(Heyward - $23M)


SP: Steele - $800K
SP: Stroman - $23.67M
SP: Hendricks - $13.88M
SP:
SP:
RP:
RP:
RP: Wick - $1.5M
RP: Heuer - $800K
RP: Sampson - $800K
RP: Thompson - $800K
RP: Alzolay - $800K
RP: Hughes - $800K

Including Heyward's money, that's about $130M in 2023 MLB payroll commitments.

Bookmark $30M for SS, $25M for SP1, $20M for CF, $10M for SP2, $10M for RP1, $5M for RP2. Would take 2023 payroll to about $230M ($23M of which is the sunk cost of Heyward's salary). That $230M number would have been 6th highest in 2022.

$30M at SS gets you one of the Big 4

$25M at SP1 gets you in the Senga-or-equivalent range

$20M at CF gets you Nimmo

$10M at SP2 gets you in the Smyly-or-equivalent range

$10M at RP1 gets you in the Robertson-or-equivalent range

$5M at RP2 gets you a 2022-Givens-type
« Last Edit: October 18, 2022, 02:50:11 pm by ticohans »

CUBluejays

  • Hero Member
  • *****
  • Posts: 15933
Re: Cubs in 23
« Reply #25 on: October 18, 2022, 02:16:48 pm »
What would that team project to win?

Going forward that locks in around $92 million in payroll in SS, Nimmo, SP, Suzuki.  You still don't have a super star or legit ace on the team.  Is it a playoff team, especially in the weak NL Central, there would be a pretty decent shot.  The question is how do you take that team and this farm system and make a World Series contender?

I think a better approach would be SS (Corerra would be my guy), then a bunch of 1-2 year deals.  You still maintain financial flexibility for the future and the product wouldn't be that much worse. 

ticohans

  • Hero Member
  • *****
  • Posts: 4734
Re: Cubs in 23
« Reply #26 on: October 18, 2022, 02:23:32 pm »
Putting together some (hopefully) reasonable WAR projections around this roster:

C: Contreras - 3 WAR
1B: Wisdom - 1.5 WAR
2B: Hoerner  - 4 WAR
3B: Morel - 2 WAR
SS: Big 4 SS - 5 WAR
LF: Happ - 3 WAR
CF: Nimmo - 3 WAR
RF: Suzuki - 3 WAR

BN: Yan - 1 WAR
BN: Bote - 1 WAR
BN: Madrigal - 1 WAR
BN: McKinstry - 1 WAR
BN: Higgins - 0.5 WAR

SP: Senga -  3 WAR
SP: Steele - 3 WAR
SP: Stroman - 3 WAR
SP: Hendricks - 1.5 WAR
SP: Smyly - 1.5 WAR
 
RP: Robertson - 1 WAR
RP: Givens - 0.5 WAR
RP: Wick - 0.5 WAR
RP: Heuer - 0.5 WAR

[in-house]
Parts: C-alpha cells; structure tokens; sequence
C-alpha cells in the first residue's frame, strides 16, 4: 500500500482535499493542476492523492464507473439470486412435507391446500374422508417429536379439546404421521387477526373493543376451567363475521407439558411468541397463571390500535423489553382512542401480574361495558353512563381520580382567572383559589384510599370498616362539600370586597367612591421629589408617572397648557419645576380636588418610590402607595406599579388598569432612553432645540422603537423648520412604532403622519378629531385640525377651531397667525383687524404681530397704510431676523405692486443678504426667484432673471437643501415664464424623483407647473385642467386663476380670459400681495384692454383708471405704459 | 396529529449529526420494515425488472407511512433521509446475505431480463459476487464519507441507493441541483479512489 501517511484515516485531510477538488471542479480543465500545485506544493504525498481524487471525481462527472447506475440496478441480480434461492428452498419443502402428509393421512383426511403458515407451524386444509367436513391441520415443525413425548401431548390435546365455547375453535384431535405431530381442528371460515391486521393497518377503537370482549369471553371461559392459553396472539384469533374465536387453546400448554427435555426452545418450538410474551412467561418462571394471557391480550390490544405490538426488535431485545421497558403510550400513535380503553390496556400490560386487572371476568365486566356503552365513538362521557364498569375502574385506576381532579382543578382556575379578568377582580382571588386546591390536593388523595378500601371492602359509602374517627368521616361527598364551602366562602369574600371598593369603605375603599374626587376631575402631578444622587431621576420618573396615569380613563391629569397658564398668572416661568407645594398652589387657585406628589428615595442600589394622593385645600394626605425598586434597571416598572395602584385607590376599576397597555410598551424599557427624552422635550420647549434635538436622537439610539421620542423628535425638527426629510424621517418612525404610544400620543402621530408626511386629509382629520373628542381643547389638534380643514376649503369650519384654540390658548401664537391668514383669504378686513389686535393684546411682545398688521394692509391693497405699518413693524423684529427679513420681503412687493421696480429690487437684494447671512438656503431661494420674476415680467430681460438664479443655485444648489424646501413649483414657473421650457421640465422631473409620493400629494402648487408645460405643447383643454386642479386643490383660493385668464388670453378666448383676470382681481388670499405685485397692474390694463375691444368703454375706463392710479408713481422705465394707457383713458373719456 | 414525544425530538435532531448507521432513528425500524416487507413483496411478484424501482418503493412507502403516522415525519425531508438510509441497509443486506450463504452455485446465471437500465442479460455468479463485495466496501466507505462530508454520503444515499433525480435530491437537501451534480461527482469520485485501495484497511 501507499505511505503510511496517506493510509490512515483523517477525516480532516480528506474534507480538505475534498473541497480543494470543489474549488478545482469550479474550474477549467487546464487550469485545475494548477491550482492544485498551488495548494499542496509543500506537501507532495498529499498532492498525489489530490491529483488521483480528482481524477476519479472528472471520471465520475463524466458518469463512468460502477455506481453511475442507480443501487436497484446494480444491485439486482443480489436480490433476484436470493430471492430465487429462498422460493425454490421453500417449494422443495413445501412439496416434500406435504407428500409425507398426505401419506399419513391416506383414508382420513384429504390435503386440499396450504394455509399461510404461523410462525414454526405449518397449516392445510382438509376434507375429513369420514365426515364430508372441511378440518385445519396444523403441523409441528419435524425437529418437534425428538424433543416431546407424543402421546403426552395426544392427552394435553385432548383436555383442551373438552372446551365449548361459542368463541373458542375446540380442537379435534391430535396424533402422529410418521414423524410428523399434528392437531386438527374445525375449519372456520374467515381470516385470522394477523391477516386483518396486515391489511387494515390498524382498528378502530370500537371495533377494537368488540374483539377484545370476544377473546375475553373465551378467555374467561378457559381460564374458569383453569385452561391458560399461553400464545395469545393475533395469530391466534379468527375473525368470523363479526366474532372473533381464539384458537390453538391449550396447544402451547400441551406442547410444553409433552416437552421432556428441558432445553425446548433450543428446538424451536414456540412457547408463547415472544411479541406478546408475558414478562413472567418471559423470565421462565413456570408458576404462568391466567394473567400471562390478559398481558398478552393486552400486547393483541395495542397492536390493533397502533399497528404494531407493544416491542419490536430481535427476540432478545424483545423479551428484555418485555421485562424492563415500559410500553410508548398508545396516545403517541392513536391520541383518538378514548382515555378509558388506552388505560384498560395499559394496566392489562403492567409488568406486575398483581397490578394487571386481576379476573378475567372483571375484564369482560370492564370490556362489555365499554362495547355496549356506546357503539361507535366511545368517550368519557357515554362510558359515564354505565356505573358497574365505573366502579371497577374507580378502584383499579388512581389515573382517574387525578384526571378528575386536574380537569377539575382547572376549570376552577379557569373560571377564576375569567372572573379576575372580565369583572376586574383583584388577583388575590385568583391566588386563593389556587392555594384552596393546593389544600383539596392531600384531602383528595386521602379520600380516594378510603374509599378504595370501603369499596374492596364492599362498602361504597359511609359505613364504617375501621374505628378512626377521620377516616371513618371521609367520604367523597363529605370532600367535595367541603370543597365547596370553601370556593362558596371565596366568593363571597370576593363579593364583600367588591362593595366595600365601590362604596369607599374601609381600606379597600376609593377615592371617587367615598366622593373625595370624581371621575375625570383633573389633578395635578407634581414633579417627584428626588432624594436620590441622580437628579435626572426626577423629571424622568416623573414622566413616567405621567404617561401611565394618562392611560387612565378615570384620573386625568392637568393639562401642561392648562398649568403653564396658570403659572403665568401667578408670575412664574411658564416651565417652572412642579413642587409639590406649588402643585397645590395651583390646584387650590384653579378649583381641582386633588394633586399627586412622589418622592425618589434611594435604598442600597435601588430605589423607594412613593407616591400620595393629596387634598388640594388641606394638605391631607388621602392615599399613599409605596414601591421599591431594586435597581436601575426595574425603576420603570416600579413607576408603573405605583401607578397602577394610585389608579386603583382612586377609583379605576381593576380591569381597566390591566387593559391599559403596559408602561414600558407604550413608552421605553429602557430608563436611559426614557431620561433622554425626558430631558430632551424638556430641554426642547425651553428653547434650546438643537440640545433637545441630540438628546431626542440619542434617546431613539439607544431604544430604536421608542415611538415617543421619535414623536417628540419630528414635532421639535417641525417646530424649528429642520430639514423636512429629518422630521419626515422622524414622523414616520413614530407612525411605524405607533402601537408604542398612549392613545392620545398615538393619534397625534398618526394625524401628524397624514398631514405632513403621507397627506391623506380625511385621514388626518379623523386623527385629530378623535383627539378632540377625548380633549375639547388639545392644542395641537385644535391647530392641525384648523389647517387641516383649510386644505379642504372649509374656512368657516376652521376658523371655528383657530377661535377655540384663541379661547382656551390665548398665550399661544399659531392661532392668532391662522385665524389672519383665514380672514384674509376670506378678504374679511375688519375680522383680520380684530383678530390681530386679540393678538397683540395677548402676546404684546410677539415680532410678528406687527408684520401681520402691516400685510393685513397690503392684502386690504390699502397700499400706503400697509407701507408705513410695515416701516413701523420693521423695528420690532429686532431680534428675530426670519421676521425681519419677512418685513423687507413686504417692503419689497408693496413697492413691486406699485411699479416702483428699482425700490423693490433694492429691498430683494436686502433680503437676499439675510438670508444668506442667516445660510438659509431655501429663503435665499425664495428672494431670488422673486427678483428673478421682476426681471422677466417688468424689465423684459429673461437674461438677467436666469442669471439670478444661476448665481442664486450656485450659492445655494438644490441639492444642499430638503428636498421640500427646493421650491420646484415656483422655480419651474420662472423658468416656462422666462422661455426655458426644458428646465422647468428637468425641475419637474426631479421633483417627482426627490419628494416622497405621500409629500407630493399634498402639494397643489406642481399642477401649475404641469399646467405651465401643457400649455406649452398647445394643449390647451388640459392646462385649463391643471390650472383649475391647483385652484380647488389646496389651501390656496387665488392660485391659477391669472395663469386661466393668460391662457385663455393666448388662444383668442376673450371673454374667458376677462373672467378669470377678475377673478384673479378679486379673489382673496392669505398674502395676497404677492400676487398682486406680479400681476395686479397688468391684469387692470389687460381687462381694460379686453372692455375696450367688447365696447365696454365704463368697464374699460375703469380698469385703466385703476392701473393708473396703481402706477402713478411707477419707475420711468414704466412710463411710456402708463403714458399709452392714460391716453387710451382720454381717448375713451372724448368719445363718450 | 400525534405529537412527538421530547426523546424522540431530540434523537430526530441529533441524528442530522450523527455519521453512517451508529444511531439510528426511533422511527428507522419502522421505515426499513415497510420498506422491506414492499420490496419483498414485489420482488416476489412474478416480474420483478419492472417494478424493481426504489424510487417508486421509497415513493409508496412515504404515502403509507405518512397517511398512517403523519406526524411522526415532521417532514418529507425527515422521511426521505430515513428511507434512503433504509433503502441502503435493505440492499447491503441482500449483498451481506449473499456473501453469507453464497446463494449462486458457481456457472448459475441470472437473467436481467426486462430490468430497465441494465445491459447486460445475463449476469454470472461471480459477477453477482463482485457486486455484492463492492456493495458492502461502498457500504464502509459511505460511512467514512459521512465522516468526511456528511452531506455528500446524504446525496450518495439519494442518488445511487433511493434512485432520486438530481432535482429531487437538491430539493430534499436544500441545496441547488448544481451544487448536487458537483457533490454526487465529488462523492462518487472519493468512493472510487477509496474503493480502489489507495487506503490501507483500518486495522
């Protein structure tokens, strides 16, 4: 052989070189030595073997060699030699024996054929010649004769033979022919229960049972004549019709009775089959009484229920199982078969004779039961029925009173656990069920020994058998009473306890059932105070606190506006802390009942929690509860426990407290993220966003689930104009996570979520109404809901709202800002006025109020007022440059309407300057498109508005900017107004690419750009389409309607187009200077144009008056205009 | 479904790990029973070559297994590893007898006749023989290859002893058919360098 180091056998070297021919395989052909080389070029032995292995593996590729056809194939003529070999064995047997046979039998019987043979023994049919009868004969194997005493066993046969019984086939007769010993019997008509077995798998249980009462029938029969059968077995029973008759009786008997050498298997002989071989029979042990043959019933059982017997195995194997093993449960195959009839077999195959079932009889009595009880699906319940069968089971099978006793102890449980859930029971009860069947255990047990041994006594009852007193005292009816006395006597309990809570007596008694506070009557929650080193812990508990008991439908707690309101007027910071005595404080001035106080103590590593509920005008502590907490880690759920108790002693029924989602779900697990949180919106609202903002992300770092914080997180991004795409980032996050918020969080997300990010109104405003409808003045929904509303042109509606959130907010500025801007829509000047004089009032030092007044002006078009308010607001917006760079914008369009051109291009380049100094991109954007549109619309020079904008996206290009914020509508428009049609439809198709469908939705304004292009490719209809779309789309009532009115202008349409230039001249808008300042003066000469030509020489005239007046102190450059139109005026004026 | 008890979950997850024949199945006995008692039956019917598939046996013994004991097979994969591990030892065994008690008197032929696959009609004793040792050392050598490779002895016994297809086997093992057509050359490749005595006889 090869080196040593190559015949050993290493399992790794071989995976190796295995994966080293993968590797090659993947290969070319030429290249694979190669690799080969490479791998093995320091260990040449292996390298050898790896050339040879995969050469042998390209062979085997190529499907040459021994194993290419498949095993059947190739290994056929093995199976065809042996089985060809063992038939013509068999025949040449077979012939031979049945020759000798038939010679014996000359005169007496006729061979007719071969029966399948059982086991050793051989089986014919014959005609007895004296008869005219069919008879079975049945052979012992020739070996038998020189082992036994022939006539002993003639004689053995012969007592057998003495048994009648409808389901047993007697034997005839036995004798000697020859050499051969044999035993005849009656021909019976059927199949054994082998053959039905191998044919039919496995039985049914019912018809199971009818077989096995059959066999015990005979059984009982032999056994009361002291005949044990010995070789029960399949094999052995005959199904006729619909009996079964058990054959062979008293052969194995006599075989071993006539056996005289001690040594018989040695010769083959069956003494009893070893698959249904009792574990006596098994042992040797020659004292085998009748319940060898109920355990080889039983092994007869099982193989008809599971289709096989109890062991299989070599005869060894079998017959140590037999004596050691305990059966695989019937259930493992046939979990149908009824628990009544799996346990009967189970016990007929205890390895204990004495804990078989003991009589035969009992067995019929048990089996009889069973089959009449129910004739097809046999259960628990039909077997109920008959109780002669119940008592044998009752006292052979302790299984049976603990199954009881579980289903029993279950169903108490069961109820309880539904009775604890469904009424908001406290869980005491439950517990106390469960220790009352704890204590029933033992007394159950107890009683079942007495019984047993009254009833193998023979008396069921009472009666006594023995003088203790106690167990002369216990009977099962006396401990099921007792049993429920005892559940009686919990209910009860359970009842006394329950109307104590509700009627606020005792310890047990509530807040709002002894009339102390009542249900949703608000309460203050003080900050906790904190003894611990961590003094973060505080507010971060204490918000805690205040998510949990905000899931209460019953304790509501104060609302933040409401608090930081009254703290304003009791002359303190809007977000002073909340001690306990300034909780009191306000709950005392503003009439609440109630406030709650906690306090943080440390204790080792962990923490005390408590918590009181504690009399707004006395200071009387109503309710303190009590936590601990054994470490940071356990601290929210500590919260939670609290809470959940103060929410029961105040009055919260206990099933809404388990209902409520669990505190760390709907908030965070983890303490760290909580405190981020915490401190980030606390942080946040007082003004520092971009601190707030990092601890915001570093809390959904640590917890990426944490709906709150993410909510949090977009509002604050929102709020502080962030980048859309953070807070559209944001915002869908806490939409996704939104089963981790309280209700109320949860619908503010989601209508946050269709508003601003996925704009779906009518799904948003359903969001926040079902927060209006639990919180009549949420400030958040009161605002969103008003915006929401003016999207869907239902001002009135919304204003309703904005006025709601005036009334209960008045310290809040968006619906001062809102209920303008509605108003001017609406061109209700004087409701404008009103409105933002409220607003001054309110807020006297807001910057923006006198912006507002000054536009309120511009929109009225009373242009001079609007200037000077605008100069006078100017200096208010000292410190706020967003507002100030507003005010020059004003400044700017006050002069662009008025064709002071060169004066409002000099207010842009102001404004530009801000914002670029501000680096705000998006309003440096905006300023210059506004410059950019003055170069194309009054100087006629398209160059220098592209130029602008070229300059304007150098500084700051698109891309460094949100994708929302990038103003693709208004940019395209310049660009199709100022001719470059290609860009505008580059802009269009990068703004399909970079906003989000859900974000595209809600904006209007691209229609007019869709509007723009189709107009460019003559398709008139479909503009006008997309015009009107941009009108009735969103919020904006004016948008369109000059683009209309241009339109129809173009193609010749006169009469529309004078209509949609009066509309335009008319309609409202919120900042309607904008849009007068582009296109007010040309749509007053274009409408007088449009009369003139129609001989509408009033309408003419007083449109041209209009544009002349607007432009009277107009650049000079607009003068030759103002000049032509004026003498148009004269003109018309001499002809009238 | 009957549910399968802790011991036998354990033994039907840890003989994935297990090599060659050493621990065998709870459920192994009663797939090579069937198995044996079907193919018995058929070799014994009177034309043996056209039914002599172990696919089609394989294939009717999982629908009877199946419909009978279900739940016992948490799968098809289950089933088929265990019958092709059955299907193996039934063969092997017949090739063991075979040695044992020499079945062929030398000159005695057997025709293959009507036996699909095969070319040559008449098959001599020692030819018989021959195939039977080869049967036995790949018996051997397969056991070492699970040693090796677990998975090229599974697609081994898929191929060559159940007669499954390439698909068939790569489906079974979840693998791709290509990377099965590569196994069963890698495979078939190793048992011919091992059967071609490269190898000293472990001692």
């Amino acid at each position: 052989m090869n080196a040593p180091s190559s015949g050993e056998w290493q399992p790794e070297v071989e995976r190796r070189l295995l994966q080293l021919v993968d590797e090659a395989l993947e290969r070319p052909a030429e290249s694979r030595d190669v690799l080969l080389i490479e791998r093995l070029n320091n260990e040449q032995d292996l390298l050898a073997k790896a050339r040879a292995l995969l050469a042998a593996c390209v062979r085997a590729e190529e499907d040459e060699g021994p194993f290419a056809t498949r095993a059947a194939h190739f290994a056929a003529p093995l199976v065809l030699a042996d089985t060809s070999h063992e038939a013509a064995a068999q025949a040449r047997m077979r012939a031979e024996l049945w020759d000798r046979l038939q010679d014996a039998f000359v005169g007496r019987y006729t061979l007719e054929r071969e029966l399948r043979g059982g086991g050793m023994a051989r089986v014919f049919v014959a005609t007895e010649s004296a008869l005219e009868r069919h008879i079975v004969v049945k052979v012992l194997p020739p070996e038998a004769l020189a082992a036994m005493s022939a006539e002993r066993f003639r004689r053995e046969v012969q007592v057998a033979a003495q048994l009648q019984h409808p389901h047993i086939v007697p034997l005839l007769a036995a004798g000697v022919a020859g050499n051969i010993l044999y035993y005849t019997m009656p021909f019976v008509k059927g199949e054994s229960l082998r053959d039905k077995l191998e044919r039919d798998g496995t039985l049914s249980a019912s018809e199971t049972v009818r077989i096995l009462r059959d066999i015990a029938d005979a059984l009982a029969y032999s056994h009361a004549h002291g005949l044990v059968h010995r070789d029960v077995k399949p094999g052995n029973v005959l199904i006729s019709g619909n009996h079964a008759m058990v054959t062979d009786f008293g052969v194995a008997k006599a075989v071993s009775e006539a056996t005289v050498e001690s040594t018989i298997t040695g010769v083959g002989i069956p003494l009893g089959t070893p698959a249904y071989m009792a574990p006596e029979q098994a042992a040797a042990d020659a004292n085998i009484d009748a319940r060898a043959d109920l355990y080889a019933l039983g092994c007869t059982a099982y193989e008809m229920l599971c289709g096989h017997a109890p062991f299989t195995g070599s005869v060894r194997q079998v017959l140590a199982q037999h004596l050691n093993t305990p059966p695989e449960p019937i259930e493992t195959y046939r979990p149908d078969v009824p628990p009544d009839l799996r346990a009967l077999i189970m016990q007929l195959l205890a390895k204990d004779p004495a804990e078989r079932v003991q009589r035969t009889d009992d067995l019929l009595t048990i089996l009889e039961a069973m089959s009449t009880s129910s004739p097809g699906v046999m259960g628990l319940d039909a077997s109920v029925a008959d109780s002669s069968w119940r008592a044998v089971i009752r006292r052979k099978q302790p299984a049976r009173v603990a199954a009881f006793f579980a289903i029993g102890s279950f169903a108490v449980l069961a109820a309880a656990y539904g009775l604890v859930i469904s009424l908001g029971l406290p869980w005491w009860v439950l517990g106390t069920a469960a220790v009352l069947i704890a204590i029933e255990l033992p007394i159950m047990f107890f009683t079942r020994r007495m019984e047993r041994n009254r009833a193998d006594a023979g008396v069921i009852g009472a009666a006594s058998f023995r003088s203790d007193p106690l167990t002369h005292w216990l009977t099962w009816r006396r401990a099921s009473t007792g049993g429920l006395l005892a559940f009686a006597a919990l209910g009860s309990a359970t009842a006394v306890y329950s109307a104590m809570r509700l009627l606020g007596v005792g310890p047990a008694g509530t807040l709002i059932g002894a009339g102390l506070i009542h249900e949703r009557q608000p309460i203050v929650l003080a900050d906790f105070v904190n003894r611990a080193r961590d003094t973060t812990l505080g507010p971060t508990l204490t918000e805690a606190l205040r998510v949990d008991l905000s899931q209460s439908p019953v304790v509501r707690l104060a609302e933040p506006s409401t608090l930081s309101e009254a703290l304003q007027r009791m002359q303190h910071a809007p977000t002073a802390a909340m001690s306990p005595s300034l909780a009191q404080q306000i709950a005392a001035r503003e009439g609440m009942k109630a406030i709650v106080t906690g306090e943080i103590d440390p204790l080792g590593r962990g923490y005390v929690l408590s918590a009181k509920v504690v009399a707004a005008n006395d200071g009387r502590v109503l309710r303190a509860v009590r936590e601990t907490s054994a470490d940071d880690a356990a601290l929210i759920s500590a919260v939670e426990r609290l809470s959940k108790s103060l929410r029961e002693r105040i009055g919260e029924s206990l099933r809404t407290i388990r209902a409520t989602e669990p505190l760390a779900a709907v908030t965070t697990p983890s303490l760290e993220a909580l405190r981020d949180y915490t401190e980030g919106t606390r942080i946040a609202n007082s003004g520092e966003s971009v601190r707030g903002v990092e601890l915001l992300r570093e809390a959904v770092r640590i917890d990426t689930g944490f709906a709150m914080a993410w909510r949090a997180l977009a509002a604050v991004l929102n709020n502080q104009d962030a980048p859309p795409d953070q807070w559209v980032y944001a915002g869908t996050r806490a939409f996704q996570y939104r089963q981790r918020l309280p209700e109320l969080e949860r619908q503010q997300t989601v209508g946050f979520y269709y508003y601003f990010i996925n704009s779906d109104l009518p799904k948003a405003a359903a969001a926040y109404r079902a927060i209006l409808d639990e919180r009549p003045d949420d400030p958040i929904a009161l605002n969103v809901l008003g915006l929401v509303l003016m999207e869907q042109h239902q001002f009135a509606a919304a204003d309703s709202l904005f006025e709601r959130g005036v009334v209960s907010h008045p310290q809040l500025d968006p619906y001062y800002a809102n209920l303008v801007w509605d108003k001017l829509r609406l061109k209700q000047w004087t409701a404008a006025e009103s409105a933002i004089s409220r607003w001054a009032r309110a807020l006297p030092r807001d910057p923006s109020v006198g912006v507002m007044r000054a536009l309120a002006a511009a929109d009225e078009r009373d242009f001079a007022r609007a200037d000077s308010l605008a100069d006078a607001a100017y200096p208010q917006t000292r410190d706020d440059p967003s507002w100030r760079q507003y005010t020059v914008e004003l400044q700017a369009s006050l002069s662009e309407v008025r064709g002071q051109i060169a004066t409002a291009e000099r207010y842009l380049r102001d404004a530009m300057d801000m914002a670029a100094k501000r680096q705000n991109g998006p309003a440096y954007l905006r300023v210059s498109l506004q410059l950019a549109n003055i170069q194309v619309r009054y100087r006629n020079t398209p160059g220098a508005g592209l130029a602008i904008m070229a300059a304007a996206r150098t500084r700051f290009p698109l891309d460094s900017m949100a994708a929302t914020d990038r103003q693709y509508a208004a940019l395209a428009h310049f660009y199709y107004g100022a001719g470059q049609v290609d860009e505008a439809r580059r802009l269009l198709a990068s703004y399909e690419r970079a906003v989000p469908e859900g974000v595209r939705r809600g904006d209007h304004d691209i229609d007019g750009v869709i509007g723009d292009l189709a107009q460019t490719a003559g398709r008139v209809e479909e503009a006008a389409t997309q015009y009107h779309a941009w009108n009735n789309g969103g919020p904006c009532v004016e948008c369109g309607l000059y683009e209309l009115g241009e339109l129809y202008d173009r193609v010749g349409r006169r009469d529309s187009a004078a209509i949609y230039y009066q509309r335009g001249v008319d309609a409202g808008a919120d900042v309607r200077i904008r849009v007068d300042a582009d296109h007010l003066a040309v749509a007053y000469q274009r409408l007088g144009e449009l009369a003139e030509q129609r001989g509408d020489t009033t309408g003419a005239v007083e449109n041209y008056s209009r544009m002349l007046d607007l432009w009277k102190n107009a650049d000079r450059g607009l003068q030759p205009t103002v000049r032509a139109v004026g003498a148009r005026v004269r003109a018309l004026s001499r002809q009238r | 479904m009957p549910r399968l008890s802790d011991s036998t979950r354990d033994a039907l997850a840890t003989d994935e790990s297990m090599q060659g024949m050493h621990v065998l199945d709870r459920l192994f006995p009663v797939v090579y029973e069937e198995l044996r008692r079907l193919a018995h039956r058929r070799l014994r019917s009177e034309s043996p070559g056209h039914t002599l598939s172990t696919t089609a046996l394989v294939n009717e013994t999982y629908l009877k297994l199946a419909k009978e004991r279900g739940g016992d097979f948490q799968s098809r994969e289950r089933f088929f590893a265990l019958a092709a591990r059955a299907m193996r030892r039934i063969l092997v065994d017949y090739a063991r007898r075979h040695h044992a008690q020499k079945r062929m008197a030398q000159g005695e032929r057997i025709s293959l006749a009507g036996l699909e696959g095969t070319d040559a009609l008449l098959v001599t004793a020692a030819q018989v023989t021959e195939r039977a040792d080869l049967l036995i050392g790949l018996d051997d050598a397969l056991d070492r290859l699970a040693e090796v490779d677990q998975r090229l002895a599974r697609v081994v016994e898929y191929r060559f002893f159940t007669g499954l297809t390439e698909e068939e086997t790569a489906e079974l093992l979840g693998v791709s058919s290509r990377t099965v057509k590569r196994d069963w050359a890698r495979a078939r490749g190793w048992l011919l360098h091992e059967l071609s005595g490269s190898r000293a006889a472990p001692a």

RP: Sampson - 1 WAR
RP: Thompson - 1 WAR
RP: Alzolay - 1 WAR
RP: Hughes - 0.5 WAR

That results in about 47 team WAR. For context here are the 2022 team WAR leaderboards:

1) LAD - 63.5
2) HOU - 56.5
3) NYY - 54.7
4) NYM - 51.7
5) ATL - 51.5
6) TOR - 48.1
7) STL - 46.2
8 ) PHI - 44.3
9) SDP - 40.8
10) CLE - 40.5
Informative Informative x 2 View List

ticohans

  • Hero Member
  • *****
  • Posts: 4734
Re: Cubs in 23
« Reply #27 on: October 18, 2022, 02:34:35 pm »
What would that team project to win?

Going forward that locks in around $92 million in payroll in SS, Nimmo, SP, Suzuki.  You still don't have a super star or legit ace on the team.  Is it a playoff team, especially in the weak NL Central, there would be a pretty decent shot.  The question is how do you take that team and this farm system and make a World Series contender?

I think a better approach would be SS (Corerra would be my guy), then a bunch of 1-2 year deals.  You still maintain financial flexibility for the future and the product wouldn't be that much worse. 

If I remember correctly, I believe a 0 WAR team would average about 47 wins. Add my projected 47 WAR on top of that, and you're looking at 94 wins, if my projections are reasonable. It's certainly an extremely competitive roster, especially in the NL Central.

Regarding payroll flexibility, keep in mind that in 2024, there is still a TON of money coming off the books: $23M for Heyward, $23M for Stroman, $20M for Contreras, and $10M for Happ. That's $76M dollars. And then looking ahead to 2025, the only major contracts on the books would be Top 4 SS, Suzuki, Nimmo, and Senga. Plenty of roster space for maturing prospects and $$$ to sign players to extensions while still pursuing FA's at those positions where our farm system isn't able to produce.

Finally, I'd suggest any of the Big 4 qualify as "superstar," with Swanson admittedly lagging the other 3.

« Last Edit: October 18, 2022, 03:18:33 pm by ticohans »

ticohans

  • Hero Member
  • *****
  • Posts: 4734
Re: Cubs in 23
« Reply #28 on: October 18, 2022, 02:40:11 pm »
Assuming all the above is reasonable from a salary and WAR projection perspective (big if's!) that means the Cubs go into 2023 with ~#6 overall payroll, the ~6th overall best team, and still have lots of financial flexibility in 2024 and beyond.
« Last Edit: October 18, 2022, 03:19:30 pm by ticohans »

craig

  • Hero Member
  • *****
  • Posts: 11607
Re: Cubs in 23
« Reply #29 on: October 18, 2022, 02:49:20 pm »
...: there is no excuse for the 2023 Cubs - who have at least top 5 resources in the game, banked salary from 2022, play in the terrible NL Central, and multiple serious needs that can be addressed via FA - to spend just ~$190M in 2023.

The White Sox spent nearly $210M in 2022. I cannot envision any valid reason for any Cub team to ever spend less than the Southsiders.

"...multiple serious needs that can be addressed via FA..." 

Good post.  No excuse to not be willing and not to try. 

The hesitation I have, and have expressed before, is whether FA really both can and will address as many of the needs as we want? 

1.  What if guys we want don't want us?  Bogaerts has deep roots by now in Boston.  What if Hoyer offers him $270 but he'd rather stay in Boston for $220?  Turner is in a fun city with a nice group of players, and their great team hasn't won a title yet with him on it, right?  What if he'd rather stay and achieve the WS goal in LA, for $180, even if Hoyer offers $240? 

In those hypothetical cases, should Hoyer just offer $280 and overpay by so very much that Bogaerts or Turner can't say no? 

2.  Pitchers?  What if Rodon doesn't want to come here for whatever reason?  Who knows?  Or if the Cub scouts don't really see Senga as being that good? 

There really aren't all THAT many ideal targets at the positions we need most.  2B or 3B, like nobody, right?